All of this was known before the England 2018 bid was launched. But our dumbcluck FA and its associated hangers-on carried on regardless, forgetting Karl Marx's sage observation that history repeats itself first as a tragedy, second as farce. And we lost again, even more humiliatingly than when Germany got it.
It was a defeat so catastrophic that even the FA couldn't blame the media for ruining the bid by exposing the truth about key Fifa power brokers.
So surely the time has come to face the facts. Fifa is totally unfit for purpose, and the world's biggest game deserves better. And we must take the lead in delivering change. England gave football to the world (despite Blatter's claim on Thursday that China invented it) and now we must give the world something else – the leadership and the determination to clean out Fifa's Augean stables.
What is needed is a set of principles of democracy, openness and accountability common to most other major institutions and government action to drum up international support to force Fifa to accept change.
Sadly, our own FA is itself unfit for purpose. Rudderless, without a chairman for nine months, dominated by blazered time-servers such as our man on the Fifa executive Geoff Thompson, who has risen without trace to the top of world football without possessing a single particle of personal distinction.
Successive governments have held a pistol to the FA's head demanding reforms that didn't happen. Now it is time to pull the trigger, bringing in new leaders from outside to reinvigorate the domestic game and lead the charge abroad for the reform of Fifa. The then FA chief executive Adam Crozier embarked on this eight years ago, vigorously campaigning against the re-election of Blatter. When Blatter scraped back in, his FA successor returned to quiet compliance with his every whim.
Former Labour sports minister Dick Caborn told Radio 4 on Friday that reforming Fifa must begin at home with the FA, and of course I agree with him. This should be a cross-party matter. Caborn too, when in office, established a group of European Union sports ministers to press for changes in the European game. That coalition should be rebuilt to take on Fifa, since Uefa can't be relied upon to stand up for Western European values when confronted with third world sleaze at Fifa.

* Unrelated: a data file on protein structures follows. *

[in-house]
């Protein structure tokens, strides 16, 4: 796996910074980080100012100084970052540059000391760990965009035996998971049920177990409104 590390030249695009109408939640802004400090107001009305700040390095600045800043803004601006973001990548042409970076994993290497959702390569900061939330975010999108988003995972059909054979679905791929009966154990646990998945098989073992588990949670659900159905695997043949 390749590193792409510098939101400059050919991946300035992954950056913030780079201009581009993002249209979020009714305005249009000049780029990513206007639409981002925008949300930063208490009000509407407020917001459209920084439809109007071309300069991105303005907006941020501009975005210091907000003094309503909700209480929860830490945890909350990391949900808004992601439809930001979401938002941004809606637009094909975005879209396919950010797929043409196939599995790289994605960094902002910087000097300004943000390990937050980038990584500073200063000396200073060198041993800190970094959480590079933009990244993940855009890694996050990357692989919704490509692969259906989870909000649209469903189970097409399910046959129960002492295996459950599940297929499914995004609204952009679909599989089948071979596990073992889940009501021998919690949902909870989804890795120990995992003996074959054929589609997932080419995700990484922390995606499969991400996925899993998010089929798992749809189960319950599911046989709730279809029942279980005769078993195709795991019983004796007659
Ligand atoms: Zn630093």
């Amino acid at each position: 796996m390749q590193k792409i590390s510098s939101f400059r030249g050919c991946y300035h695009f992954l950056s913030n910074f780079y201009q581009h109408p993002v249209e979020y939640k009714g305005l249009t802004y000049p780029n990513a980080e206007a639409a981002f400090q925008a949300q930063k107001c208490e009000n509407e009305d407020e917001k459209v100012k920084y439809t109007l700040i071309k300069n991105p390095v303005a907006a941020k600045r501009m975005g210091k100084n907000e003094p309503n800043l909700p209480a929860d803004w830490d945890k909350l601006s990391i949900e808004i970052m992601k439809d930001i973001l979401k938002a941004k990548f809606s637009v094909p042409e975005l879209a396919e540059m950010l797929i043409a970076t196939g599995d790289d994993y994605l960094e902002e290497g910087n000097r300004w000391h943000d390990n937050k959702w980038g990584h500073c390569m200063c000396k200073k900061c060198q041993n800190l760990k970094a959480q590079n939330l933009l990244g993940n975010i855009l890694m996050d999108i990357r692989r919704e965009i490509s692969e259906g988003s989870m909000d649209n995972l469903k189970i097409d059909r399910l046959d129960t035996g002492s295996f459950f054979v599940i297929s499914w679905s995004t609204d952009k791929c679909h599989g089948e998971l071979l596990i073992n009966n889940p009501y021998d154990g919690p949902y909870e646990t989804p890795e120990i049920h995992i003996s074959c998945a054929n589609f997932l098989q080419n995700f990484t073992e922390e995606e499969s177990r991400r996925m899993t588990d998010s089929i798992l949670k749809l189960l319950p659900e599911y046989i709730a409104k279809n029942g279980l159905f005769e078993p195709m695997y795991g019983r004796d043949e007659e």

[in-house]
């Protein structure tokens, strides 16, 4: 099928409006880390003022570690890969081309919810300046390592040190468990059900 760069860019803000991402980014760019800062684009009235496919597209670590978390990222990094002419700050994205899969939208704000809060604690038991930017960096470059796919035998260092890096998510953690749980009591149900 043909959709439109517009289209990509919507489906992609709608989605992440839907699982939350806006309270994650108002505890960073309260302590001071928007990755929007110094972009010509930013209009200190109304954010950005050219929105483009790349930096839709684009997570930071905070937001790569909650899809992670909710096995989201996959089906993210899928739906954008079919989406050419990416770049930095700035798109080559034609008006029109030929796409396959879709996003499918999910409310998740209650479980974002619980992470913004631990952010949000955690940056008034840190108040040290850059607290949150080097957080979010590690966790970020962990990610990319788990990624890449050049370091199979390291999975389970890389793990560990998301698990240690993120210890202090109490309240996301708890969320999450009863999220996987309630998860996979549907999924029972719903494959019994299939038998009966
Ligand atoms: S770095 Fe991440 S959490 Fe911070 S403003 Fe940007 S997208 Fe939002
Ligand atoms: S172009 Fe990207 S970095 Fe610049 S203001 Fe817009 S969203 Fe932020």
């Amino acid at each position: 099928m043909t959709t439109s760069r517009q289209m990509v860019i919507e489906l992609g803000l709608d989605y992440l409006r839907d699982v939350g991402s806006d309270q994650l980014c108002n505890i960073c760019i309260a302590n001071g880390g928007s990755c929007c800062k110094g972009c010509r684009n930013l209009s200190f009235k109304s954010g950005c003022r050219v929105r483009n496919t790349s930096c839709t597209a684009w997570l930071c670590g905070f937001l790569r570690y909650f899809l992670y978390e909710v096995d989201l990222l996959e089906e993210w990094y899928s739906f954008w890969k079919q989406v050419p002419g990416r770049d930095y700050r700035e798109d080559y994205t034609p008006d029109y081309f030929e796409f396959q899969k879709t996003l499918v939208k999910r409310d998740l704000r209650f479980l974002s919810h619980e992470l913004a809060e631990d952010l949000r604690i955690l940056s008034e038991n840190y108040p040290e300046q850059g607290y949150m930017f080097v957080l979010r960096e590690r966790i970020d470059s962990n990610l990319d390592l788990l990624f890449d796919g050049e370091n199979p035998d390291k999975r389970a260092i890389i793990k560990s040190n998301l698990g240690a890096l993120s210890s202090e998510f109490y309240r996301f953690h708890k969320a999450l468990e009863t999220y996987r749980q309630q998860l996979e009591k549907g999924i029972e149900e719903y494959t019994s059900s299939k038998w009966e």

Under Lennart Johansson, if only for reasons of personal rivalry, Uefa did tackle Blatter. But under his successor, Michel Platini, whose every increasingly eccentric pronouncement suggests he headed a soggy football a few times too often in his illustrious career, Fifa gets off lightly because Platini regards himself as Blatter's prodigy. "My godfather," he once fondly called Blatter: a description which offers more insights than perhaps Platini intended.
What Fifa's graft-infested leadership has done this week is to throw down the gauntlet to civilised opinion. They don't care what they do, and they don't care what we think about what they did. They are drunk with power and adrift on a sea of unaccountability.
It's a gauntlet the British government should pick up, if only to exact revenge for the humiliation inflicted on David Cameron and Prince William in Zurich last week.
David Mellor is a former Secretary of State for Culture, Media and SportReuse content